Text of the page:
La pêche continentale


Livelihoods, decent work & resilience

As part of the preparatory phase of ALCOM's Pilot Project on the Utilization of Small Water Bodies in Botswana, a socio-economic survey was carried out amongst communities living around seven selected dams in south-eastern Botswana. The main aims of the survey were to determine fish consumption patterns and attitudes as well as the types of fishermen and the level of their current activity.

To implement the survey, two interview schedules were used, Survey 1 was designed to gather information of fish consumption patterns and Survey 2 was designed to gather information on fishermen/women.

For Survey 1, a quasi-randomly selected sample of 343 households were interviewed on their fish consumption patterns. These interviews were carried out at households living around all seven dams. For Survey 2, as no information existed on the number of people fishing, anyone seen fishing, or was identified as a fishermen either from Survey 1 or through key informants, was interviewed. In total, 37 fishermen/women were interviewed.

Results from Survey 1 show that approximately 20 % of the households interviewed have eaten fresh fish, albeit very rarely. The most common reason for not eating fresh fish was that it was not available to buy. The main source of fresh fish came from fishermen in the household catching fish in the dam. Tilapia (bream) is the preferred species, although barbel is also eaten.

Households usually fry fish, but many sun-dry fish before cooking either because the taste is preferred or for preservation purposes. Fresh fish is usually not fed to weaning children as it is considered to have too many bones.

The results also reveal that just over 80 % of the total sample eat tinned fish, usually tinned pilchards in chili sauce. Other types of fish such as frozen or salted fish are eaten by a negligible number of the households, because they are not easily available except in the larger supermarkets in main villages (frozen only). Tinned fish (in tomato sauce) is also fed to children as soon as they start weaning.

Households said there were no cultural taboos concerning the consumption of fish, and this was confirmed by the large proportion of households that eat tinned fish.

Just under 20% of interviewed households did not eat fish of any kind. The results suggest that these households are usually characterized by having older household heads with fewer adult members and children.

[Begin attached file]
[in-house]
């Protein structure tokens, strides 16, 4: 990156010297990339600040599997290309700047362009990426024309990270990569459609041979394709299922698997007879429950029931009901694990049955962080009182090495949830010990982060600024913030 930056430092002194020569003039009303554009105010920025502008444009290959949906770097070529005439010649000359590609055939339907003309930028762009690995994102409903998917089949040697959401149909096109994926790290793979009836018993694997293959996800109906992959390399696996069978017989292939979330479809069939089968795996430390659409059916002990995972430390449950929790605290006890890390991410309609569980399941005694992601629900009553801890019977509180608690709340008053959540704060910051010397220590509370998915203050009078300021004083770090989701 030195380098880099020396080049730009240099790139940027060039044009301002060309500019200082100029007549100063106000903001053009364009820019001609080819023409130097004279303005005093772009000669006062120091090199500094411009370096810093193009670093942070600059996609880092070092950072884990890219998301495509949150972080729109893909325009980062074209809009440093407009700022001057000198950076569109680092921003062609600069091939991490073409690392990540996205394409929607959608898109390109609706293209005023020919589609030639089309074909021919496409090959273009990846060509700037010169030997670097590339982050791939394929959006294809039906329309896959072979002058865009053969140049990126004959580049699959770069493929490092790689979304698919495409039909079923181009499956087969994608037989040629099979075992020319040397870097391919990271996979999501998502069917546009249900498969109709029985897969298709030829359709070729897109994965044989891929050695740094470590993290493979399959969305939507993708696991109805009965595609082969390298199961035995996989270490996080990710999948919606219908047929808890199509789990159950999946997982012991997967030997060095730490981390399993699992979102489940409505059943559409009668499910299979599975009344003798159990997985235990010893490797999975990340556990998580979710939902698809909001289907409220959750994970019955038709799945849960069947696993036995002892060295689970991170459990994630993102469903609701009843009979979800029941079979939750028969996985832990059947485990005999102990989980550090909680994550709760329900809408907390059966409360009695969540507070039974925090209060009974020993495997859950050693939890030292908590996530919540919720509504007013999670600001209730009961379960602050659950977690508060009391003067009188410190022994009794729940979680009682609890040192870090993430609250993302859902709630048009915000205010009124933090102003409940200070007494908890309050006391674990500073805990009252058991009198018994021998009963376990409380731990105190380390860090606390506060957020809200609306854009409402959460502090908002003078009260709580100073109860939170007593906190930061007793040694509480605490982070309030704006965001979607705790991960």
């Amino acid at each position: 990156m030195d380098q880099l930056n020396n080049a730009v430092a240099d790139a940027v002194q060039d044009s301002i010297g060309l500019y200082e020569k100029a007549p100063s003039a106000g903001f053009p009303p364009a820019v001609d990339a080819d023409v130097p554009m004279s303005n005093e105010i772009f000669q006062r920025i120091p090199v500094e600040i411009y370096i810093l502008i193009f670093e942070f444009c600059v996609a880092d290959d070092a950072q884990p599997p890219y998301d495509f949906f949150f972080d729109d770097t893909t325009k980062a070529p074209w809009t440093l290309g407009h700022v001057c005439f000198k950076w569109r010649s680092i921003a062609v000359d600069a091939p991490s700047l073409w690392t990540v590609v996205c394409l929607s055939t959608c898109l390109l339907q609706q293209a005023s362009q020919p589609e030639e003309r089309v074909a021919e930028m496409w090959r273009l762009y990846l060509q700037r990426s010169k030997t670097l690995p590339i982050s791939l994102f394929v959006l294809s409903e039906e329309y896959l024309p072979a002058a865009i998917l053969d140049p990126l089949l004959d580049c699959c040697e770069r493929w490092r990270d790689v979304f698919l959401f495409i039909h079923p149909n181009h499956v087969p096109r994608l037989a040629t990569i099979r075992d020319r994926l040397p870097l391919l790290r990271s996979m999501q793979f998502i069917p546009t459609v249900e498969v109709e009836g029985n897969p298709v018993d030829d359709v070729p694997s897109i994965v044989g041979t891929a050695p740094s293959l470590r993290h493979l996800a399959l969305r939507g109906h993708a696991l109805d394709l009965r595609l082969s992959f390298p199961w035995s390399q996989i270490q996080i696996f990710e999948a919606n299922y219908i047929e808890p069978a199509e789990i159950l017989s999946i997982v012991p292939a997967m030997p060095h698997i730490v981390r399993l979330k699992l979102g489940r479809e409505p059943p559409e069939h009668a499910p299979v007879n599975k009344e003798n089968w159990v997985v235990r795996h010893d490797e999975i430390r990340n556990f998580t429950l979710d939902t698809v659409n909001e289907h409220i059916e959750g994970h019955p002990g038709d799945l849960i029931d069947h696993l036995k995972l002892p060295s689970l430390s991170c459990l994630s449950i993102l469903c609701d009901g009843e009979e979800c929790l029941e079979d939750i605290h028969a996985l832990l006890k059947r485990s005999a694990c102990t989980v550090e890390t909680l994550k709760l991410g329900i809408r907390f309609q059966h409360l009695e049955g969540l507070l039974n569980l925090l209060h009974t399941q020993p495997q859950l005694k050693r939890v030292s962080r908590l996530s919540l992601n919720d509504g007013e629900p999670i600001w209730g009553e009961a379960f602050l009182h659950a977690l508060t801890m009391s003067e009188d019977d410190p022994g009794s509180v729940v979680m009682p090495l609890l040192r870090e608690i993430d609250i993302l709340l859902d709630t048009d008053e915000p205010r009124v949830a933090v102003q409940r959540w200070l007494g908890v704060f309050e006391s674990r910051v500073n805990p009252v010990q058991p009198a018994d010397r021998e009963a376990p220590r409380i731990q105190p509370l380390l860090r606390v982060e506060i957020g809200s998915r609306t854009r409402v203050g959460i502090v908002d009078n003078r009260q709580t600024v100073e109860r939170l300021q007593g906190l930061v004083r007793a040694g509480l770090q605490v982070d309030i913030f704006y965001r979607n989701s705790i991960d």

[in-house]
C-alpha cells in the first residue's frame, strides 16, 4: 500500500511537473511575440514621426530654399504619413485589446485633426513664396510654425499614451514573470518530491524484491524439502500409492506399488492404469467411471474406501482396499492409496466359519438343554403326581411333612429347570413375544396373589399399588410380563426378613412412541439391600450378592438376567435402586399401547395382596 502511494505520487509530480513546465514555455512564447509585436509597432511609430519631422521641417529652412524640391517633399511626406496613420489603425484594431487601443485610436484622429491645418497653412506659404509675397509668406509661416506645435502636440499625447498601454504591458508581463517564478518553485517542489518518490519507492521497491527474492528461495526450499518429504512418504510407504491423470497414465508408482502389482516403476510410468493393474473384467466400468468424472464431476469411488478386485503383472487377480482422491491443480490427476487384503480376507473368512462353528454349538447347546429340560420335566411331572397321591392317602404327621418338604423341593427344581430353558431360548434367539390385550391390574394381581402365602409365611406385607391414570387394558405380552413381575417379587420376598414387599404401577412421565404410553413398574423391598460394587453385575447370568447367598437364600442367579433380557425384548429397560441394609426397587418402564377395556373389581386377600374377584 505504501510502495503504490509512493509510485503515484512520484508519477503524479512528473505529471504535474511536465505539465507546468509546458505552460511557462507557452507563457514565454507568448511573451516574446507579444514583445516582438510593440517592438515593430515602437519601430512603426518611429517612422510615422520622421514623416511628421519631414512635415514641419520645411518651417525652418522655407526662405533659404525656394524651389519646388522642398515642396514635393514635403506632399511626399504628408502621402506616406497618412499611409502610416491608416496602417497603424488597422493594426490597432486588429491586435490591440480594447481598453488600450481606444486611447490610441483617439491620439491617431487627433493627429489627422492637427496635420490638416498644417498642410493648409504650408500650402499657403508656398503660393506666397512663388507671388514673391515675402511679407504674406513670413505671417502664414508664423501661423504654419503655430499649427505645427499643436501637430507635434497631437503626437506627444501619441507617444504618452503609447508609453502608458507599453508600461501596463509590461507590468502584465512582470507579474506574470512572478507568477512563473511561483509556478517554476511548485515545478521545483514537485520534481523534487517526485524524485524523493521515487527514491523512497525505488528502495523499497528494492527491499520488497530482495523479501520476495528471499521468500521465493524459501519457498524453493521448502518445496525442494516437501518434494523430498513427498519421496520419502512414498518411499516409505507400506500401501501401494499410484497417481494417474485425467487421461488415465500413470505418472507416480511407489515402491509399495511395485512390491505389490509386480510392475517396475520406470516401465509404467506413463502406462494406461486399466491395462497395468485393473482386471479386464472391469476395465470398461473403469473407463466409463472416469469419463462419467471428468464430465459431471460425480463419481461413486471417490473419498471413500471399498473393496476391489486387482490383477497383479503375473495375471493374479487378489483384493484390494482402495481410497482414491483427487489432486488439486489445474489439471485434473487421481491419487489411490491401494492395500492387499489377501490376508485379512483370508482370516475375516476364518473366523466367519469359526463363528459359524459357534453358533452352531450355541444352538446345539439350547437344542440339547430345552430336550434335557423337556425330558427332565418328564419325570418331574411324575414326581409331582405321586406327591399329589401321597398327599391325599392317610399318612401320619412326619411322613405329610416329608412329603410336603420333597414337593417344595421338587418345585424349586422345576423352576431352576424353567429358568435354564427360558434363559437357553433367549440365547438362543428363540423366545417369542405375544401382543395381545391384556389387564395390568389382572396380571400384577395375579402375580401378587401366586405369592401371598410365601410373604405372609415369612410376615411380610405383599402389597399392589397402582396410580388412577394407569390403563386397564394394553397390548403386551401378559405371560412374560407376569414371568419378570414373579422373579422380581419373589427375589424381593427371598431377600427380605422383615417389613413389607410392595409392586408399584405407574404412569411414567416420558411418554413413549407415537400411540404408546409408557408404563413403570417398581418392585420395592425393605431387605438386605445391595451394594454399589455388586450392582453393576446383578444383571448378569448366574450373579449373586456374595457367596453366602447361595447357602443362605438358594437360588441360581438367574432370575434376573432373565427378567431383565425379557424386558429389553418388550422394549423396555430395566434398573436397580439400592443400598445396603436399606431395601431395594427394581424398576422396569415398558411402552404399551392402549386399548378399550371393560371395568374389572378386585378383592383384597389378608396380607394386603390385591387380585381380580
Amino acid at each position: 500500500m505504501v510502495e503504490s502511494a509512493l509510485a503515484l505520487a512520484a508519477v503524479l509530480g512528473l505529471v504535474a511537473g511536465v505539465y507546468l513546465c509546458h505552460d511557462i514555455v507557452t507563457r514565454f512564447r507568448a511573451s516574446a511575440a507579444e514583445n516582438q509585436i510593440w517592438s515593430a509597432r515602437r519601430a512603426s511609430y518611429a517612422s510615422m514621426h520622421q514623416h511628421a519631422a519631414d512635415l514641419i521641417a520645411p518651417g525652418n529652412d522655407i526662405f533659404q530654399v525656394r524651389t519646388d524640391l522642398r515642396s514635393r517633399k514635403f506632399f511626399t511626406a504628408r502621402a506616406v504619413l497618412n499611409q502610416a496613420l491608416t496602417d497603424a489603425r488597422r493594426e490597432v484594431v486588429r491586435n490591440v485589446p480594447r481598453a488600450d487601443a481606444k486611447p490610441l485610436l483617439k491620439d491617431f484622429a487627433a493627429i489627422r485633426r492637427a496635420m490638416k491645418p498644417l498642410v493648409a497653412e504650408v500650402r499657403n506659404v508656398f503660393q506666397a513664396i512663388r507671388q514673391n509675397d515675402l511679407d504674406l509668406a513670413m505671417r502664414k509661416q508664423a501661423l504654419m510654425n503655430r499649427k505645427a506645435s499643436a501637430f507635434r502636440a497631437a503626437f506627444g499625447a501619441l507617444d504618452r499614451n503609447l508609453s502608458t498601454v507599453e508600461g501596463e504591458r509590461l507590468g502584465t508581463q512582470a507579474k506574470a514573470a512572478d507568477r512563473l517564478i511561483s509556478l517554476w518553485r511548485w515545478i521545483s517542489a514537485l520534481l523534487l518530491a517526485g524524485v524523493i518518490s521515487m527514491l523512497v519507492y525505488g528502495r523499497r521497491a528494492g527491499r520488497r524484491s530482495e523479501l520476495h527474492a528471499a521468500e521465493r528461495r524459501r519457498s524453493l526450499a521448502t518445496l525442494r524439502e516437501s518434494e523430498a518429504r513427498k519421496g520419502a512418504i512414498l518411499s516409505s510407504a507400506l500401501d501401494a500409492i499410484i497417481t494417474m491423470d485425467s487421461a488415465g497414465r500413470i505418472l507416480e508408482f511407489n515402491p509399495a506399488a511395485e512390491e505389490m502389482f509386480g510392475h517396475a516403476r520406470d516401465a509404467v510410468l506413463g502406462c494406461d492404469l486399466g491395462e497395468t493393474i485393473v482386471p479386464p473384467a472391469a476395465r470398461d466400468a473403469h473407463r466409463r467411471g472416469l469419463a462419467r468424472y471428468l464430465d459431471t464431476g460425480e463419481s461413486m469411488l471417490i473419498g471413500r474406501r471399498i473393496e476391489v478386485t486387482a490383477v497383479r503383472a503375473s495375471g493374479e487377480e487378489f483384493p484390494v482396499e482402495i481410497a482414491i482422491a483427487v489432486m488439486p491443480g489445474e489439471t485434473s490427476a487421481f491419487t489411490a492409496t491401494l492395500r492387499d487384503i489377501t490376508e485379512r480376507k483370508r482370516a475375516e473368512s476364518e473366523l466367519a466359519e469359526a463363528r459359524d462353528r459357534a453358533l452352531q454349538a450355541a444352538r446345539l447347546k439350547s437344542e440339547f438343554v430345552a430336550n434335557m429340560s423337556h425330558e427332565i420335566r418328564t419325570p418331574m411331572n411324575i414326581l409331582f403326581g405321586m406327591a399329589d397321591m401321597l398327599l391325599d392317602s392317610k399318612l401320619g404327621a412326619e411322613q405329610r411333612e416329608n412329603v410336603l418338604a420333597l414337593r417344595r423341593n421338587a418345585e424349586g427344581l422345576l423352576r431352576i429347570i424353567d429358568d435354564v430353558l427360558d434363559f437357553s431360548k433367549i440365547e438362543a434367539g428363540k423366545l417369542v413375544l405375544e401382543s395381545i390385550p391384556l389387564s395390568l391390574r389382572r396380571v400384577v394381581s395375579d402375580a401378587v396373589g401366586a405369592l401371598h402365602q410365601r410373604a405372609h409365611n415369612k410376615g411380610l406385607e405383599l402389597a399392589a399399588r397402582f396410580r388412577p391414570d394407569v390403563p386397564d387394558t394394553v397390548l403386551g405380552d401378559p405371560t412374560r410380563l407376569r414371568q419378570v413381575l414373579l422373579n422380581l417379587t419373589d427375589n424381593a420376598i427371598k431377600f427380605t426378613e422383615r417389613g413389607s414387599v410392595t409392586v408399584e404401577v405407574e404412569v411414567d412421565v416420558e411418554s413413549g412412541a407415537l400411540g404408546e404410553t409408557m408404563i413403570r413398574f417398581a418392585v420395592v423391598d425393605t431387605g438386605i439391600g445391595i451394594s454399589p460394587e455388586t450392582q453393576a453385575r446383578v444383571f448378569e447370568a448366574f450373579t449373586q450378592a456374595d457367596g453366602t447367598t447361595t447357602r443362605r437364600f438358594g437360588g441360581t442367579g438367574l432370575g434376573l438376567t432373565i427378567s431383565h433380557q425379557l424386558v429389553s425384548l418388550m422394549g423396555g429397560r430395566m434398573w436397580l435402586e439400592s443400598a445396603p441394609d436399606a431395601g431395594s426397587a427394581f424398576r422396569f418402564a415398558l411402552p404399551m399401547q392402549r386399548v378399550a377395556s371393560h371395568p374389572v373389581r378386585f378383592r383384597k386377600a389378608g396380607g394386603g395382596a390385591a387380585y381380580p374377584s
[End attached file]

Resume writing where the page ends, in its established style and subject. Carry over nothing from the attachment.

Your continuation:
The results from Survey 2, indicate that most local people presently fishing are mainly children or youths, predominantly male, who fish with hook and line in the summer only. Most were at school or unemployed; only one person claimed to be a full-time fishermen. Tilapia and barbel are the main species caught. The catch is generally taken home and consumed within the household, although some fishermen sell a part of their catch to general customers or expatriates who are fishing or camping along the dam. All were interested in improving their catches, primarily for home consumption.

Seven leisure fishermen were also interviewed all of whom fish in more than one dam. All those interviewed were adult males who usually fished on weekends and holidays, using a rod and reel. They preferred to catch tilapia and gave away any barbel they catch to on-lookers. They never sell fish. They say they are satisfied with the amount they catch.

It is concluded that the survey repudiates earlier assumptions that people in eastern Botswana do not eat fish and suggests that availability and knowledge concerning how to cook fish are the main constraints preventing people from eating more fish. It is also concluded that fish should not be seen as a replacement to any of the traditional sources of protein in a Batswana diet, but should be regarded as an addition to this diet.

It is also concluded that fishing is still considered a part-time activity undertaken by people, mainly boys, who have some spare time to fish. However, the increase in the numbers of people fishing may serve as an indicator that there is a growing realization that fishing can not only provide food, but also some cash as well. It is suggested that the demand for fishing areas by leisure fishermen may be another way in which the community as a whole, living around dams, can earn some income by charging for licenses to fish in the dam.

Finally, it is concluded that although fish consumption per household will remain fairly small relative to the consumption of other animal proteins, preparation demonstrations and tasting sessions are likely to increase the number of households eating fresh fish.